In what is a long overdue post, I wanted to share my visitor’s fan guide to Wrigley Field. I moved to Chicago in June of 2007 and saw my first Cubs game earlier in 2007 when I was in town apartment hunting. Since then, I’ve lived within a mile walk to the stadium and have been to Wrigley many times and have sat in a variety of seats. I hope you find this guide fun and helpful.
Wrigley Field, or the Friendly Confines as it is nicknamed, is located at 1060 West Addison Street, in a neighborhood dubbed Wrigleyville. You might also hear the area referred to as Lakeview. It really is a neighborhood with a stadium set in the middle of it with a very good social scene surrounding. Read more about Wrigley’s history here or learn about its ballpark tour options.
The easiest and best way to get to Wrigley field is by public transportation. The CTA Red Line train is the most popular option. You’ll want to get off at the Addison stop. It’s hard to miss. Almost everyone will be getting off here on game day and you see the stadium as you pull into the train station.
There are also some CTA bus lines that get you to the stadium, most notably the 152 bus that runs East and West on Addison Street.
You can also drive to the game but parking is limited. There are a few official lots that are filled quickly. Often, residents in the neighborhood sell out their spot for the game at about $20 a spot. Street parking has its own restrictions with permits and other game-day limitations.
Above, view from upper box section 420, June 26, 2012
Wrigley Field is old. You won’t find much modern charm there. In fact you might find an obstructing pillar or two in your view. Generally, if you sit in the 100’s (field levels), 200’s (terrace levels) and the 400’s (upper box) you’ll be clear of any obstruction. The upper box sections are my personal favorite. It feels like you are close to the field and on top of the action. (The previous three links in this section go to pictures giving a view from each of those sections.)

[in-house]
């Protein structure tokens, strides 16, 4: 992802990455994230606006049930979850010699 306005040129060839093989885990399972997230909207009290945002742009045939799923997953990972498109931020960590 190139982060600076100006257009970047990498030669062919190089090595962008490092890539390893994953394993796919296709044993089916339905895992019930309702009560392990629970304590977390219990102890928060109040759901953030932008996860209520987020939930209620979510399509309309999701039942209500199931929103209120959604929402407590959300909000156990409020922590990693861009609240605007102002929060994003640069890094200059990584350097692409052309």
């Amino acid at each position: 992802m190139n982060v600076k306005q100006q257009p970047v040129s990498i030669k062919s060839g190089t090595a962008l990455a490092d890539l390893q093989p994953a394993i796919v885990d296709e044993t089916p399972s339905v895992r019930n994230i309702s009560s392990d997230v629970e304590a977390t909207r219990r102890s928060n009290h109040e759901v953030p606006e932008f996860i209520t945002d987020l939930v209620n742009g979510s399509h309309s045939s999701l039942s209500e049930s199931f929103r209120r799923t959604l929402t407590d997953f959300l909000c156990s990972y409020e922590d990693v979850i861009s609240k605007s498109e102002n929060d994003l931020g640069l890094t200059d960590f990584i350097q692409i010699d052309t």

Above, one of Wrigley’s famous pillars. Photo courtesy Nik Bronder.
Always popular are the Wrigley Field Bleachers located in the outfield. It’s worth the experience at least once. I’ve sat out there a couple of times and have never had a problem with any of the drunk fans that you often hear about. It’s nice for a different view of the game and home run balls are often easily caught while sitting out there.
Above, view from the centerfield bleachers
Your last option for a seeing a game is from one of the many rooftops that line Sheffield and Waveland Avenues. Face value tickets are pricey, but they include food and open bar for the whole game. Due to the Cubs’ recent struggles, many rooftop tickets can be found on coupon sites at deep discounts.
Above, view from Skybox on Sheffield, July 2009, a rooftop on Sheffield Ave.
Wrigley has come a long way in the last few years. I try to avoid eating at Wrigley since I find the options are a little boring and overpriced. However, the helmet nachos always seem to be a big hit. And you can never go wrong with a Chicago style hot dog. I think some of the better food options are located on the lower level concourse.